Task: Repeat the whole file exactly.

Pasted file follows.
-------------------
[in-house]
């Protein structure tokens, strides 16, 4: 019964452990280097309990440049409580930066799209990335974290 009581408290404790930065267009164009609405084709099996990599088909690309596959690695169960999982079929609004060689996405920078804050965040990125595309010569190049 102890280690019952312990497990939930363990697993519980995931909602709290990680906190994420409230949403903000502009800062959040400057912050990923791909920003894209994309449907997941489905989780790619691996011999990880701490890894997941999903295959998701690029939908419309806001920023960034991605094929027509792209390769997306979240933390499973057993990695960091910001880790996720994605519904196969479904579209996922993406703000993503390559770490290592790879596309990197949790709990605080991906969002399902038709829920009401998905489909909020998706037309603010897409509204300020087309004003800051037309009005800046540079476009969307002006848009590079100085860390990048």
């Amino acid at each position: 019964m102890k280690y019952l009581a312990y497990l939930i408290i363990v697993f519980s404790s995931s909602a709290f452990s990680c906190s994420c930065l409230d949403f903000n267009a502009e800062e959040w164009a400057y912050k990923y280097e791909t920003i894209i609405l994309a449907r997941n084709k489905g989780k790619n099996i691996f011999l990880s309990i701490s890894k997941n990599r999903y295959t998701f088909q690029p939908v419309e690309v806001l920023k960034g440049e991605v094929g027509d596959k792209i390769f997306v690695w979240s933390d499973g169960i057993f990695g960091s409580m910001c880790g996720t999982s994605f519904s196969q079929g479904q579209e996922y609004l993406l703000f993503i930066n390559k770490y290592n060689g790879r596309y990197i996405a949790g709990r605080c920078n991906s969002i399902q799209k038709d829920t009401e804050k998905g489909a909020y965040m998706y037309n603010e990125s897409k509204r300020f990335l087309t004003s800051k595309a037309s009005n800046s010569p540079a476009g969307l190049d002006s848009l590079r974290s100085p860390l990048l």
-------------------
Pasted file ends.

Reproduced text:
[in-house]
């Protein structure tokens, strides 16, 4: 019964452990280097309990440049409580930066799209990335974290 009581408290404790930065267009164009609405084709099996990599088909690309596959690695169960999982079929609004060689996405920078804050965040990125595309010569190049 102890280690019952312990497990939930363990697993519980995931909602709290990680906190994420409230949403903000502009800062959040400057912050990923791909920003894209994309449907997941489905989780790619691996011999990880701490890894997941999903295959998701690029939908419309806001920023960034991605094929027509792209390769997306979240933390499973057993990695960091910001880790996720994605519904196969479904579209996922993406703000993503390559770490290592790879596309990197949790709990605080991906969002399902038709829920009401998905489909909020998706037309603010897409509204300020087309004003800051037309009005800046540079476009969307002006848009590079100085860390990048």
């Amino acid at each position: 019964m102890k280690y019952l009581a312990y497990l939930i408290i363990v697993f519980s404790s995931s909602a709290f452990s990680c906190s994420c930065l409230d949403f903000n267009a502009e800062e959040w164009a400057y912050k990923y280097e791909t920003i894209i609405l994309a449907r997941n084709k489905g989780k790619n099996i691996f011999l990880s309990i701490s890894k997941n990599r999903y295959t998701f088909q690029p939908v419309e690309v806001l920023k960034g440049e991605v094929g027509d596959k792209i390769f997306v690695w979240s933390d499973g169960i057993f990695g960091s409580m910001c880790g996720t999982s994605f519904s196969q079929g479904q579209e996922y609004l993406l703000f993503i930066n390559k770490y290592n060689g790879r596309y990197i996405a949790g709990r605080c920078n991906s969002i399902q799209k038709d829920t009401e804050k998905g489909a909020y965040m998706y037309n603010e990125s897409k509204r300020f990335l087309t004003s800051k595309a037309s009005n800046s010569p540079a476009g969307l190049d002006s848009l590079r974290s100085p860390l990048l």